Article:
Lime-twig (lim'twig), c.t. To furnish with lime-twigs or snares; to entangle or retard. Not to have their consultations time-frogged with quirks and sophisms of philosophical persons. L. -- of iron. Lime-wash (lim'wosh), n. A coating given with lime-water; whitewash. Lime-water (lim'wa-tér), n. Water impregnated with lime. As it is astringent, tonic, and antacid it is used in medicine in diarrhoea, diabetes, heartburn, &c., and as a lotion to foul and cancerous ulcers. Limit o m. [L. limes, limitis, a bound. Akin limen, a threshold.) 1. That which terminates, circumscribes, restrains, or confines; bound; border; utmost extent; as, the limit of a town, city, or empire; the limits of human knowledge. I prithee give no limits to my tongue; I ain a king and privileged to speak. s/tax. 2. In logic and metaph. a distinguishing characteristic; a differentia. –3. In math. a determinate quantity to which a variable one continually approaches, and may come nearer to it by any given difference, but can never go beyond it.—4. t A limb, as the termination of the body. “Strength of limits.” Shak.-Limits of a prison, or simply limits, a definite extent of space in or around a prison, within which a prisoner has liberty to go and come. Limit (lim' it), v. t. 1. To bound; to set bounds to. – 2. To confine within certain bounds; to circumscribe; to restrain.

Alimit each leader to his several charge. Sha&.

3. To restrain or confine the signification of; to apply exclusively: said of words or conceptions. Limit (lim'it), oi. To exercise any function, as begging, within a limited district; as, a limiting friar. Limitable (lim'it-a-bl), a. Capable of being limited, circumscribed, bounded, or restrained. Limitaneous (lim-it-ā'né-us), a. Pertaining to limits or bounds. Limitarian (lim-it-à'ri-an), a. Tending to limit or circumscribe. Limitarian (lim-it-ā'ri-an), n., . One that limits; one who holds the doctrine that a part of the human race only are to be saved: opposed to universalist. (lim'it-a-ri), a. 1. Placed at the limit, as a guard. “Proud limitary cherub.' Milton. – 2. Circumscribed or bounded in LIMITARY


power or authority. "Limitary king.” Pitt. “The limitary ocean.” Trench. The poor limitary creature calling himself a man of the world. De Quincry. tary (lim'it-a-ri), n. A district lying at the limits of a larger country; a country lying on the confines or frontier of another; a borderland. in the time of the Romans this country, because a Zimitary, did abound with fortifications. Fuller. Limitation (lim-it-à'shon), n., (L. limitatio, limitationis, from limito, to inclose within boundaries, from limes, limitis, a limit.) 1. The act of bounding or circumscribing.— 2. The condition of being limited, bounded, or circumscribed; restriction. Am I yourself But as it were in sort and limitation. Sarar &. 3. That which limits; the means of limiting or circumscribing, qualifying or restricting; restraining condition, defining circumstance, or qualifying conception; as, limitations of thought. If a king come in by conquest, he is no longer a limited monarch; if he afterwards consent to Armiitatrous, he becomes immediately king de fore. Szway?. 4. t The act of begging or exercising their functions by friars within a certain specified district. A limiter of the Grey Friars, in the course of his Jimitation, preached many times, and had but one sermon at all times. rooter.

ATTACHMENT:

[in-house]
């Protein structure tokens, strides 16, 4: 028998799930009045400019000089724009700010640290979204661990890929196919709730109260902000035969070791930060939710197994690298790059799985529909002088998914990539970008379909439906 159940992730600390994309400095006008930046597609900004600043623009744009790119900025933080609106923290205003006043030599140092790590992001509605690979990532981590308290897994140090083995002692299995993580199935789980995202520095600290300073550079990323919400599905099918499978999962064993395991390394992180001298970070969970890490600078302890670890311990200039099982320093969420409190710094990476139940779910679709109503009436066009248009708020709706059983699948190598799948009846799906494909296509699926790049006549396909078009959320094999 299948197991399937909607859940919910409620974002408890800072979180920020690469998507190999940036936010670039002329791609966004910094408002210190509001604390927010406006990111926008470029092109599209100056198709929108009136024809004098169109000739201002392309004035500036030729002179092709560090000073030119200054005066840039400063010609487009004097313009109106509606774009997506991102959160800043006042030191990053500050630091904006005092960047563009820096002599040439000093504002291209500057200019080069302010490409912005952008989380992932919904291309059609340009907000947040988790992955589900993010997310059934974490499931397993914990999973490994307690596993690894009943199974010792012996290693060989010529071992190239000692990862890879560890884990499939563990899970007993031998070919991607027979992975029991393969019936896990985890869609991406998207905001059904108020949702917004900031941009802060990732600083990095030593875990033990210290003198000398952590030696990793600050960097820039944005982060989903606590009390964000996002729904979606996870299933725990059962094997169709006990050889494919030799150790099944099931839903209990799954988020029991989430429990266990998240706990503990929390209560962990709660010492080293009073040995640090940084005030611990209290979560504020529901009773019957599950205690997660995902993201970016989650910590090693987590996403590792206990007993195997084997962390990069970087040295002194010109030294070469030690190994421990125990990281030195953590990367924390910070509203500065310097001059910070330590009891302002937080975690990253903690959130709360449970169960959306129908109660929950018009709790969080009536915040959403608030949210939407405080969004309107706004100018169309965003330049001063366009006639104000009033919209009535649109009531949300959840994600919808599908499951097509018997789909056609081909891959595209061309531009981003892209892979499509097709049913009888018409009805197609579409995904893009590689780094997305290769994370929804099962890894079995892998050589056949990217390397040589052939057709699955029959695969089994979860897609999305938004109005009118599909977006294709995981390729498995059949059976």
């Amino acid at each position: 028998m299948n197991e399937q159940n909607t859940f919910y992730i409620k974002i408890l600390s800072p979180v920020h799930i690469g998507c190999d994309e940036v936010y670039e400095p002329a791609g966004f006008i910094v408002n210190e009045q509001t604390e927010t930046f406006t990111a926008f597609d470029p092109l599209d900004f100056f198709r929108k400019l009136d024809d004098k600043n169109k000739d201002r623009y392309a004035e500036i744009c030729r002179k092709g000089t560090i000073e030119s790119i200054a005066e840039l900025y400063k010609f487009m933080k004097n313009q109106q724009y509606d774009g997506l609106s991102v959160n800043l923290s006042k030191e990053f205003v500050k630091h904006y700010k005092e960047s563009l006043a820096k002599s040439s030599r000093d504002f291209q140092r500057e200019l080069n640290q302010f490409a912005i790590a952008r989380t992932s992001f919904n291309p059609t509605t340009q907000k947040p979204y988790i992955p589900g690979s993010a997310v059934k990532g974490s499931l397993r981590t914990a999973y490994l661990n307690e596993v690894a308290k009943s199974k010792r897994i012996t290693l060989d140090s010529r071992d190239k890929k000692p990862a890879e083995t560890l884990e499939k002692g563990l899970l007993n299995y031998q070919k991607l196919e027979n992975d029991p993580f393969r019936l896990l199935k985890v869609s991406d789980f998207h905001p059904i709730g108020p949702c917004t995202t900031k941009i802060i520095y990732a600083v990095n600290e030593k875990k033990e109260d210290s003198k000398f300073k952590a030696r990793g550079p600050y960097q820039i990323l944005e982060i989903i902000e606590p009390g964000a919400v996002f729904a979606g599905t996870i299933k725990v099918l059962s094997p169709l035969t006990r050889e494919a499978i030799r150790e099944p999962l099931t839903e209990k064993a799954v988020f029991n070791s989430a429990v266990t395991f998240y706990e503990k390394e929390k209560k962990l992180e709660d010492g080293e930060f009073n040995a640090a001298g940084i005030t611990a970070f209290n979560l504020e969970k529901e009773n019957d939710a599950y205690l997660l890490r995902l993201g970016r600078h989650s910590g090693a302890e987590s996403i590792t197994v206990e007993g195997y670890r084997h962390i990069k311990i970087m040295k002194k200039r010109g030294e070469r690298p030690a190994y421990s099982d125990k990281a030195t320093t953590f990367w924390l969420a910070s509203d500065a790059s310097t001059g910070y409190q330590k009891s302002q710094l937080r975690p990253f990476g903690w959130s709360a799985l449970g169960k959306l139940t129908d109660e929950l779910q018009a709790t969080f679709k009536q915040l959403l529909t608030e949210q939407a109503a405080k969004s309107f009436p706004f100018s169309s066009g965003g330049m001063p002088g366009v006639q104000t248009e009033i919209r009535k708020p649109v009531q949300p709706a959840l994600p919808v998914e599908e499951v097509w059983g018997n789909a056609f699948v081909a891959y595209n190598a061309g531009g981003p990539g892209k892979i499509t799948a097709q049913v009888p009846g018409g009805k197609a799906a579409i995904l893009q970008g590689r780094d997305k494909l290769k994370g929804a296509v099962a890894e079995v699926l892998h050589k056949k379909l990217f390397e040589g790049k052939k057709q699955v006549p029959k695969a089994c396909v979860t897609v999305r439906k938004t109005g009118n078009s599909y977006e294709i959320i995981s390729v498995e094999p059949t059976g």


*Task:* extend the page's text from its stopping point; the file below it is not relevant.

5. In law, a certain time assigned by statute

within which an action must be brought. Limited (lim’it-ed), p. and a. 1. Confined within limits; narrow; circumscribed; as, our views of nature are very limited.— 2 + Appointed. ‘"Tis my limited service.” Shak.-Limited liability company, a comÉ. or corporation whose partners or shareolders are liable only for a fixed amount, generally the amount of the shares subscribed.—Limited monarchy, a form of government in which the monarch shares the supreme power with a class of nobles, with a popular body, or with both.-Limited problen, in math. a problem that has but one solution, or some determinate number of solutions. Limitedly (lim'it-ed-li), adv. In a limited manner or degree; with limitation. Limitedness (lim'it-ed-nes), n. State of being limited. Limiter (lim'it-ér), n. 1. One who or that which limits or confines.—2. A friar licensed to beg within certain bounds, or whose duty was limited to a certain district. Limitless (limit-les),a. Having no limits: unbounde “Limitless perfection.” Dr. Caird. Now to this sea of city-commonwealth, Limitless London, am I come obscured. Sir G. Davier. SYN. Boundless, unlimited, unbounded, illimitable, infinite, immense, vast. tour, t n. Same as Limiter, 2. im'ma), n. (Gr. leimma, what is left, from leipó, to leave..] In music, (a) the diatonic semitone. (b) An interval which, on account of its exceeding smallness, does not appear in the practice of modern music, but is of great account in the mathematical calculation of the proportion of different intervals. Chambers's Ency. Limmer (lim'êr), n. [Fr. limier, O. Fr. liemer, a large hound; lit. a dog held in a leash. See LEAMER and LIMEHOUND.] 1. A limehound (which see).-2. A dog engendered between a hound and a mastiff; a mongrel. 3. A scoundrel; a low, base, or worthless fellow. “Thieves, limmers, and broken men of the Highlands.’ Sir W. Scott.—4. [Scotch.] A woman of loose manners; a jade. Except for breaking o' their timmer, Or speaking lightly o their limmer. ArrorrisLimmert (lim'ér), n. [A form of limber, a thill.] 1. A thill or shaft. [Local.]–2. A thill-horse. [Local.] Limmert (lim'ér), a. Limber. They have their feet and legs limmer, where with they crawl. //olland. Limn (lim), c.t. [Fr. enluminer, L. illumino, to illuminate. See ILLUMINATE, LUMINous, &c.) To draw or paint; specifically, to paint in water colours; to illuminate, as a book or parchment with figures, ornamental letters, and the like. Let a painter lim't out a million of faces and you shall find them all different. ir 7”. Arrozzone.